Exozodiacal dust, warm debris from comets and asteroids in and near the habitable zone of stellar systems, reveals the physical processes that shape planetary systems. Scattered light from this dust is also a source of background flux which must be overcome by future missions to image Earthlike planets. This study quantifies the sensitivity of the Nancy Grace Roman Space Telescope Coronagraph to light scattered by exozodi, the zodiacal dust around other stars. Using a sample of 149 nearby stars, previously selected for optimum detection of habitable exoplanets by space observatories, we find the maximum number of exozodiacal disks with observable inner habitable zone boundaries is six and the number of observable outer habitable boundaries is 74. One zodi was defined as the visible-light surface brightness of 22 m V arcsec−2 around a solar-mass star, approximating the scattered light brightness in visible light at the Earth-equivalent insolation. In the speckle limited case, where the signal-to-noise ratio is limited by speckle temporal stability rather than shot noise, the median 5σ sensitivity to habitable zone exozodi is 12 zodi per resolution element. This estimate is calculated at the inner-working angle of the coronagraph, for the current best estimate performance, neglecting margins on the uncertainty in instrument performance and including a post-processing speckle suppression factor. For an log-norm distribution of exozodi levels with a median exozodi of 3× the solar zodi, we find that the Roman Coronagraph would be able to make 5σ detections of exozodiacal disks in scattered light from 13 systems with a 95% confidence interval spanning 7-20 systems. This sensitivity allows Roman Coronagraph to complement ground-based measurements of exozodiacal thermal emission and constrain dust albedos. Optimized post-processing and detection of extended sources in multiple resolution elements is expected to further improve this unprecedented sensitivity to light scattered by exozodiacal dust.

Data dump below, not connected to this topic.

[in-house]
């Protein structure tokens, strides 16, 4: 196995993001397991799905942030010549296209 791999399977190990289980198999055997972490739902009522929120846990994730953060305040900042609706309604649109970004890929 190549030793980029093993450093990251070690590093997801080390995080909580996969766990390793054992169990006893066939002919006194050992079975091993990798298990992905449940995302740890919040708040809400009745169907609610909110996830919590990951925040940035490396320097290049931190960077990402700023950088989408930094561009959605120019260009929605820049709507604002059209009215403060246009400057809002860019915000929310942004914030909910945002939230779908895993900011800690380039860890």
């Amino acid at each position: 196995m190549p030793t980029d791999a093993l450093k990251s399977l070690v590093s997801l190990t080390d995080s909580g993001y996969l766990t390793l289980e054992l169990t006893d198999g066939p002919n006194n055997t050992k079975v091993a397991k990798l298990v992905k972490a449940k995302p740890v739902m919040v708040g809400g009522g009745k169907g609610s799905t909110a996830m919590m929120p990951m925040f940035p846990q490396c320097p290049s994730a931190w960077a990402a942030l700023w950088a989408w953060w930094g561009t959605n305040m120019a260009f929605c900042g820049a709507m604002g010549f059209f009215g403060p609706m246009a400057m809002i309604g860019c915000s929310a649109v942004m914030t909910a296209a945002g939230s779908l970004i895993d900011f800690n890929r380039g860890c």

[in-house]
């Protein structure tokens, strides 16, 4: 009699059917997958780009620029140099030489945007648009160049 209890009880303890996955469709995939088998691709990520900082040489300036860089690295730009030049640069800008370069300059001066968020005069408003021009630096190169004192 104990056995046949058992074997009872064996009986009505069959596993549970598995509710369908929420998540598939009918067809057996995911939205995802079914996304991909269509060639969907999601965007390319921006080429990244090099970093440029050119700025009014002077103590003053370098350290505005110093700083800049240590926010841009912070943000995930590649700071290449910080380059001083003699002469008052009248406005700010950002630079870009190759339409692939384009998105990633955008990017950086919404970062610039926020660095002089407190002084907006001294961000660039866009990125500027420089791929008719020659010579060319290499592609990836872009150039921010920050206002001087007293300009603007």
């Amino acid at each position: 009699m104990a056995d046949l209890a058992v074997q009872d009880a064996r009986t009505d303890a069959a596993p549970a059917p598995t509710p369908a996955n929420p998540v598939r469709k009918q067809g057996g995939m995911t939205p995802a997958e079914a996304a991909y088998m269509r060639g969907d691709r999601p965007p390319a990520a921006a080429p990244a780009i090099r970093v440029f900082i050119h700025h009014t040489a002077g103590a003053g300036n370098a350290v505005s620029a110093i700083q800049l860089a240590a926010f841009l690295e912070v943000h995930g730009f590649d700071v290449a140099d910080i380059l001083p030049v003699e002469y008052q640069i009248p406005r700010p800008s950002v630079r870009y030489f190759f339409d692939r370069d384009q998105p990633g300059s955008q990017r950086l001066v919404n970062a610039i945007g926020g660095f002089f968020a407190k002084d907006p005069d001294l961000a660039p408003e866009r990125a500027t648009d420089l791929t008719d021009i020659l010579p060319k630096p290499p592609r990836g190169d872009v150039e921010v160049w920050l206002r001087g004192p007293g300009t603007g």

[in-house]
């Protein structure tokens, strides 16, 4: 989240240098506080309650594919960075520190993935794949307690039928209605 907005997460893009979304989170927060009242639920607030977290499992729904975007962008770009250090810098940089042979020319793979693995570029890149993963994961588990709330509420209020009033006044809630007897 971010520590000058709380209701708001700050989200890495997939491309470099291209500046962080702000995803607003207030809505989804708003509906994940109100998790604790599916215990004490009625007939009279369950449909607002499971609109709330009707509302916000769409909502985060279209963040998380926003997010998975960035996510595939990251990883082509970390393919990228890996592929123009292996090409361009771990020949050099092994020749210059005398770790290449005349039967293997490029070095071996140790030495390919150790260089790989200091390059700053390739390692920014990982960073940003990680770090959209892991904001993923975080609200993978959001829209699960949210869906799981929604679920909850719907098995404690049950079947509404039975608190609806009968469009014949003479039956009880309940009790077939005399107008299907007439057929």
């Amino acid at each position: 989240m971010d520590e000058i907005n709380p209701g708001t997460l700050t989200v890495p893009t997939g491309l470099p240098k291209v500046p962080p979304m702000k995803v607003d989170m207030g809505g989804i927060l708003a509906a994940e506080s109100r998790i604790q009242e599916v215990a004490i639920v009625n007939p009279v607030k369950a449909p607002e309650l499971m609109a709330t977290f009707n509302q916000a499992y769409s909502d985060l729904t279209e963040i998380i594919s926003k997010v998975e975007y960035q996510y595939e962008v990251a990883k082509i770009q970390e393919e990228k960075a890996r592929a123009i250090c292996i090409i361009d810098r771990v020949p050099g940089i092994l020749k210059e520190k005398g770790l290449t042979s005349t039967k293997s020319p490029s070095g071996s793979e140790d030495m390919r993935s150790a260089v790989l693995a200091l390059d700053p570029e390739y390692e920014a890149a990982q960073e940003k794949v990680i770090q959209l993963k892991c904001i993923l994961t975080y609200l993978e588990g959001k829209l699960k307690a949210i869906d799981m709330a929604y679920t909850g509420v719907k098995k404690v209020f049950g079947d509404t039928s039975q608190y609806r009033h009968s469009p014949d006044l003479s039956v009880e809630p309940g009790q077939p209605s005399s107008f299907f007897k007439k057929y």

|Original language||English (US)|
|Journal||Publications of the Astronomical Society of the Pacific|
|State||Published - Feb 1 2022|
ASJC Scopus subject areas
- Astronomy and Astrophysics
- Space and Planetary Science